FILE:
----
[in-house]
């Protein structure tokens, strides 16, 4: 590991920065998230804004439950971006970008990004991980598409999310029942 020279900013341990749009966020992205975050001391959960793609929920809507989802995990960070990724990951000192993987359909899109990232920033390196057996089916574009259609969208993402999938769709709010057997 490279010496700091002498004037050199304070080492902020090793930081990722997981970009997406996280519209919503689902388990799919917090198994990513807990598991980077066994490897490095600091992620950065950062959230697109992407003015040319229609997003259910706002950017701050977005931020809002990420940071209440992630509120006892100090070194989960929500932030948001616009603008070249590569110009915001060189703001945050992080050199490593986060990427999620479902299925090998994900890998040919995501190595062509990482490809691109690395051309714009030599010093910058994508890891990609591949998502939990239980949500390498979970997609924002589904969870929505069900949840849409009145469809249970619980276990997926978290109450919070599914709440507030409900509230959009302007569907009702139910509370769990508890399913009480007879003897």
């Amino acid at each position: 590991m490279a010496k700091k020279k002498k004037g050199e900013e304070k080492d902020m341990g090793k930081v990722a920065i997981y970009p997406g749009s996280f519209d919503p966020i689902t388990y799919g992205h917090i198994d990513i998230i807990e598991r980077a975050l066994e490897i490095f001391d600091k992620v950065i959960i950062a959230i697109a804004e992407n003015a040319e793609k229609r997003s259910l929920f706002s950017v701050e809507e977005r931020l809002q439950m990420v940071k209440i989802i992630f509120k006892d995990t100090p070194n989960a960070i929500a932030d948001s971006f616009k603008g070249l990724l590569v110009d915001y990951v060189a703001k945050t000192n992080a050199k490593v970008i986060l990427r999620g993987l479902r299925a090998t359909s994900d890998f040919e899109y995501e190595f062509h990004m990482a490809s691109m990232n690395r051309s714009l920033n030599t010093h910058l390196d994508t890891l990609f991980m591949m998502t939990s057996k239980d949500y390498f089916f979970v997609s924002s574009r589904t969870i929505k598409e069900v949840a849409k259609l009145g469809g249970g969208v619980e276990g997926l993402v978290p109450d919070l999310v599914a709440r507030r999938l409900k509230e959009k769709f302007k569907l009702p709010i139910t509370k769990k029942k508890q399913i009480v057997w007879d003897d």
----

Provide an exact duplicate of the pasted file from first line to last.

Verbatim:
[in-house]
């Protein structure tokens, strides 16, 4: 590991920065998230804004439950971006970008990004991980598409999310029942 020279900013341990749009966020992205975050001391959960793609929920809507989802995990960070990724990951000192993987359909899109990232920033390196057996089916574009259609969208993402999938769709709010057997 490279010496700091002498004037050199304070080492902020090793930081990722997981970009997406996280519209919503689902388990799919917090198994990513807990598991980077066994490897490095600091992620950065950062959230697109992407003015040319229609997003259910706002950017701050977005931020809002990420940071209440992630509120006892100090070194989960929500932030948001616009603008070249590569110009915001060189703001945050992080050199490593986060990427999620479902299925090998994900890998040919995501190595062509990482490809691109690395051309714009030599010093910058994508890891990609591949998502939990239980949500390498979970997609924002589904969870929505069900949840849409009145469809249970619980276990997926978290109450919070599914709440507030409900509230959009302007569907009702139910509370769990508890399913009480007879003897």
């Amino acid at each position: 590991m490279a010496k700091k020279k002498k004037g050199e900013e304070k080492d902020m341990g090793k930081v990722a920065i997981y970009p997406g749009s996280f519209d919503p966020i689902t388990y799919g992205h917090i198994d990513i998230i807990e598991r980077a975050l066994e490897i490095f001391d600091k992620v950065i959960i950062a959230i697109a804004e992407n003015a040319e793609k229609r997003s259910l929920f706002s950017v701050e809507e977005r931020l809002q439950m990420v940071k209440i989802i992630f509120k006892d995990t100090p070194n989960a960070i929500a932030d948001s971006f616009k603008g070249l990724l590569v110009d915001y990951v060189a703001k945050t000192n992080a050199k490593v970008i986060l990427r999620g993987l479902r299925a090998t359909s994900d890998f040919e899109y995501e190595f062509h990004m990482a490809s691109m990232n690395r051309s714009l920033n030599t010093h910058l390196d994508t890891l990609f991980m591949m998502t939990s057996k239980d949500y390498f089916f979970v997609s924002s574009r589904t969870i929505k598409e069900v949840a849409k259609l009145g469809g249970g969208v619980e276990g997926l993402v978290p109450d919070l999310v599914a709440r507030r999938l409900k509230e959009k769709f302007k569907l009702p709010i139910t509370k769990k029942k508890q399913i009480v057997w007879d003897d």